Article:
is very appealing visually!! Beautiful loaf. You say you were not overwhelmed by results, they are good and simpler..is taste lacking? The "Recipe" loaf looks rather boring..but I must say, if it intrigues people to start baking, flabby , boring white bread may meet its demise!

Floydm's picture
Floydm

I guess the raving in the article had me expecting the crust to be out of this world. It had a decent crust and nice crumb, but there was nothing extraordinary about it. And I'm not sure I'd go along with the "this is so easy a 4 year old can do it" bit. Wet dough is a *pain* to handle. Even just folding dough that wet is tough.

It would be interesting to see someone who hasn't baked much before try this technique. I wasn't overwhelmed, but I've been baking almost every weekend for 2 years straight. It certainly took me a while before I baking anything that was as good as this. Perhaps it is a good technique to skip a lot of the trial and error.

Pedro Pan's picture
Pedro Pan

I've made the bread twice, using roughly measured cups of flour (stick the cup in the flour bag, shake it level and throw it in the bowl) and the bread has worked beautifully both times. When first mixed, the dough is not slack at all, almost looks like one of those biscuit type doughs where one is admonished to not over mix. I would guess that those who are getting batter like results at first are adding too much water. After 18 hours it becomes quite slack but still holds together when I dump/scrape it out on the surface to to fold. Once folded and shaped I have found it useful to let let it rise on a plate/platter (on a well floured dish towel) that has raised edges that contains the edges of the dough a little, encouraging vertical rise. Obviosly one that mimics the shape of the baking vessel. Since I'm baking an oval loaf I'm using an oval serving platter for the final rise. It also facilitates the final plop into the superheated baking vessel as you can hold the edges of the dishtowel and the platter together and simply tip the dough in.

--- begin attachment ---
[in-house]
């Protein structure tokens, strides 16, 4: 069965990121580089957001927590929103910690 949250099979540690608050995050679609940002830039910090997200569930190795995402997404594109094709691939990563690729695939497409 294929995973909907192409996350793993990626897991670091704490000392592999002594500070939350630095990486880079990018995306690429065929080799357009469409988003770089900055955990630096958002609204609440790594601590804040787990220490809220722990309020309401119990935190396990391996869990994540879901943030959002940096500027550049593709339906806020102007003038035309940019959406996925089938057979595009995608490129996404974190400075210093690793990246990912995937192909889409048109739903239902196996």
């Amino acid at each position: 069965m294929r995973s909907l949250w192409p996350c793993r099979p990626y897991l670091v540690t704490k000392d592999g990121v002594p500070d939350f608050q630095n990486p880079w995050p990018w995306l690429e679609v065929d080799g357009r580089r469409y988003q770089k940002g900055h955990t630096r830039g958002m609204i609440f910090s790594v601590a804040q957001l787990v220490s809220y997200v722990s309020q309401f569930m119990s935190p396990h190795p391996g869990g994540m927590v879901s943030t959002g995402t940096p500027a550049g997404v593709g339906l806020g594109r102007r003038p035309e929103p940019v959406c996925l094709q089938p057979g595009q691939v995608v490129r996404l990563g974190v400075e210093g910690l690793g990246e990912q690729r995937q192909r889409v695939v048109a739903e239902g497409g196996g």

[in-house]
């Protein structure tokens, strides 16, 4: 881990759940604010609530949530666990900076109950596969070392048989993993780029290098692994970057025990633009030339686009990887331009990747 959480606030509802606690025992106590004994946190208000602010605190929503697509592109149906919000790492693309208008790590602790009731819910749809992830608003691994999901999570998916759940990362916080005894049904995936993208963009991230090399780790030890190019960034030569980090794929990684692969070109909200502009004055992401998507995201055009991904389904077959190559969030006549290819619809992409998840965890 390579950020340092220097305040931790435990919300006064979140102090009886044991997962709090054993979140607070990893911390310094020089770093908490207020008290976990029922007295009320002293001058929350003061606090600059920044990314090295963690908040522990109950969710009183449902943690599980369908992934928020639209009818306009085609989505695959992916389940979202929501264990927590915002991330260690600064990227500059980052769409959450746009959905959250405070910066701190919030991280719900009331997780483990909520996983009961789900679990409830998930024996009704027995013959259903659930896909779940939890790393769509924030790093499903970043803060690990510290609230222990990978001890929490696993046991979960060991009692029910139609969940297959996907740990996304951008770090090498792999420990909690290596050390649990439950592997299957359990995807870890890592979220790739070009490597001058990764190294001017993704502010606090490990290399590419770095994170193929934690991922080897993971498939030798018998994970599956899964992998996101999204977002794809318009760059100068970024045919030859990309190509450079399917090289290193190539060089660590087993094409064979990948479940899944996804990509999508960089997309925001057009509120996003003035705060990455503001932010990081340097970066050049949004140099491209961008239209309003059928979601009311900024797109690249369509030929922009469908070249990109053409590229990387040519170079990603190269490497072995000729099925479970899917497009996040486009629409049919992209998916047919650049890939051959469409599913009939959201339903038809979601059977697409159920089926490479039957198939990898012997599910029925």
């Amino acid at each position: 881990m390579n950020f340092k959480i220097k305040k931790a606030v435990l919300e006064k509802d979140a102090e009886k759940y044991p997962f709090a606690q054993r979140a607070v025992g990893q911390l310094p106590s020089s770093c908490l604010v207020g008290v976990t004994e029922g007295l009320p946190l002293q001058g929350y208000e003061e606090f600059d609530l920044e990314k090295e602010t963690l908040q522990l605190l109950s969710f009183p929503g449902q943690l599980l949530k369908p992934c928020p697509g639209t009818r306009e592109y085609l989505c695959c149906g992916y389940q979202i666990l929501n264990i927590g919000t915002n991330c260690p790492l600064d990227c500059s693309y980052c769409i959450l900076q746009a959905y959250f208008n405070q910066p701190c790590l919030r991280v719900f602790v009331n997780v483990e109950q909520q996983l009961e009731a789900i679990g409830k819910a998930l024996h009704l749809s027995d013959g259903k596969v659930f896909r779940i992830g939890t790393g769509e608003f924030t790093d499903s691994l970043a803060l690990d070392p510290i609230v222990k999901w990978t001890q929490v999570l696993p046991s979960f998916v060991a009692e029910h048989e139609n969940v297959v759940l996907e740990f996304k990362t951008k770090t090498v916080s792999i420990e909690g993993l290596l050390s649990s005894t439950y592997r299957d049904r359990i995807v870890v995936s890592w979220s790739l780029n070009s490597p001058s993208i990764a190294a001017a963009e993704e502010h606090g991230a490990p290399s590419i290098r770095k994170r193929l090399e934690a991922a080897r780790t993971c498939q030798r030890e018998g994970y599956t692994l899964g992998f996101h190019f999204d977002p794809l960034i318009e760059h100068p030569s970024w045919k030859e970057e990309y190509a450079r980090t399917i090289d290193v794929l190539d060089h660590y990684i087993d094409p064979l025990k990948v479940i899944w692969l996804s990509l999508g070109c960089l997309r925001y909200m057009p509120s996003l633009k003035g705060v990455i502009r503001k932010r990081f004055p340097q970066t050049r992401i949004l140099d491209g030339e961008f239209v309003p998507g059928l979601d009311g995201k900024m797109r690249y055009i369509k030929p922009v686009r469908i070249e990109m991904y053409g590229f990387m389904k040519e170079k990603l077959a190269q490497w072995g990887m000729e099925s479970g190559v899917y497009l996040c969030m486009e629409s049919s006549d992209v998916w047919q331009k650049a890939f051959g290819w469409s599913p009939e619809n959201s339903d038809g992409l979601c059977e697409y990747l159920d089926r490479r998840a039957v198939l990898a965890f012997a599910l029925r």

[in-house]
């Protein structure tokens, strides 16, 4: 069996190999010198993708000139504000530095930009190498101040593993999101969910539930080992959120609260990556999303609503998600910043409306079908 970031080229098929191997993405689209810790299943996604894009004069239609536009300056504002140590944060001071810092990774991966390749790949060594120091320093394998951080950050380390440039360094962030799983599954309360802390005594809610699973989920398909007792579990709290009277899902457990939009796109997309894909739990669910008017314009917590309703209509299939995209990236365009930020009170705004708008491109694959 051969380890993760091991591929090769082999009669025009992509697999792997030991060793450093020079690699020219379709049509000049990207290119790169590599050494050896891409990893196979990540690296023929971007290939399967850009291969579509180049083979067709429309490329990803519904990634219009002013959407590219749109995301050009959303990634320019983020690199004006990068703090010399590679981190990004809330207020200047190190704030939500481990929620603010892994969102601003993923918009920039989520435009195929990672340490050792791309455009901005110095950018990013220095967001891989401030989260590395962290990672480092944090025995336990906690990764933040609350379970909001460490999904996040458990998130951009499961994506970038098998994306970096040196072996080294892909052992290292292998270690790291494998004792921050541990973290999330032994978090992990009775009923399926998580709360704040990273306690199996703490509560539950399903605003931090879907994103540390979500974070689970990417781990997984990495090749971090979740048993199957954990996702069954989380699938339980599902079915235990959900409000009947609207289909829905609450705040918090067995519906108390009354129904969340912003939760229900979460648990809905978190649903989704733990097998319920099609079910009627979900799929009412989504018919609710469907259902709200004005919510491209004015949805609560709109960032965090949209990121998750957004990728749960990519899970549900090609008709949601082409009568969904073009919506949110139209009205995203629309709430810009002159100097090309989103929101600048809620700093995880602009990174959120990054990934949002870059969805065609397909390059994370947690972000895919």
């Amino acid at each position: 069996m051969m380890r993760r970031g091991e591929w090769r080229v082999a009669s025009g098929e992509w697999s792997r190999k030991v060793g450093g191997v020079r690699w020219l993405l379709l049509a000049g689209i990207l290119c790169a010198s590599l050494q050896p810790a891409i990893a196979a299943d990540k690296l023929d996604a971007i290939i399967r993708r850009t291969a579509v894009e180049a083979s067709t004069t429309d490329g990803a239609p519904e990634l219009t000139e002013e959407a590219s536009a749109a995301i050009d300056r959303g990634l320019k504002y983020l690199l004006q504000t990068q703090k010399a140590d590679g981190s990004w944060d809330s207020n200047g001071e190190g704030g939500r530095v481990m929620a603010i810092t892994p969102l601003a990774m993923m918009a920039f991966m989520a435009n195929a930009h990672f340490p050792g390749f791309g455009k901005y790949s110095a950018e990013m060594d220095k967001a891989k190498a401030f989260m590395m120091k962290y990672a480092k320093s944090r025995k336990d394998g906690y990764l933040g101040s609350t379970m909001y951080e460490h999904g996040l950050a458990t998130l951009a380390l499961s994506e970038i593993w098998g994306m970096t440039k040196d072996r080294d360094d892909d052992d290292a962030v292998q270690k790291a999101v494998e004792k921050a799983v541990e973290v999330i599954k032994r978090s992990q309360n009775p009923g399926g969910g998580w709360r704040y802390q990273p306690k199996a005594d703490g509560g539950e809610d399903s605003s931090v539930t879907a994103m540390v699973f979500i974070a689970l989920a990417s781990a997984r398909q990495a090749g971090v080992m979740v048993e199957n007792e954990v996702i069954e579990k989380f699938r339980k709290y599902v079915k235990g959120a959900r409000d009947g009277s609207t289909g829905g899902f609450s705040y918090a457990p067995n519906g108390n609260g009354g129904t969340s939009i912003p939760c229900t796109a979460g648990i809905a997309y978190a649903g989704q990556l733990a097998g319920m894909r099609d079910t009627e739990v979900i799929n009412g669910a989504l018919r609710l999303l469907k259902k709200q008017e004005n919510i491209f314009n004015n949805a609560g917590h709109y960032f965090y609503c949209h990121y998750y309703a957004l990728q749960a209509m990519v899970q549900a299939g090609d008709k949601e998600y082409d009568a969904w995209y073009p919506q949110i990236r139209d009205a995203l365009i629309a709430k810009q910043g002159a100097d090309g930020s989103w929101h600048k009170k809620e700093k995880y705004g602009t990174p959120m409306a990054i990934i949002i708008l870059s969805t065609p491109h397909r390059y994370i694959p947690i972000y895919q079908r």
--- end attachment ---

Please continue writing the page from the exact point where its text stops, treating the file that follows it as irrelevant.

Total labor: 3 minutes, 10 minutes if you include clean up.

One of the joys of this bread is listening to the crust crackling about 5 minutes after it comes out of the oven as it cools and shrinks.  You look at the bottom of the loaf and see a fine network cracks in the crust.

I have been very pleased with the results, it tastes, looks, feels like a good basic bread store french boule.  You know, the kind that seduces you with it's delicate, brittle crust, its creamy just soft enough interior, a delicate salty sweet flavor with sublte hints of hidden complexity. A classic that doesn't embark on a hostile takeover over of your taste buds but cries out for good butter, some left over sauce on the plate for mopping and promises of great toast in the morning.

 This is definitely a case of less is more.  


 

Julie Splat's picture
Julie Splat

The NYT bread recipe calls for American flour...


European flours are heavier due to heavier ash content....


Either use American flour or purchase a lighter weight ero flour....that's why some of your dough is way too runny...:(


You can google more info regarding french flour vs american....and ash content...I do hope this helps.


I have yet to try this recipe. But I'm wondering which is better....clay pot or cast iron..I will have to research this....also, if anyone has great Gluten Free bread recipes....I would appreciate it much....:)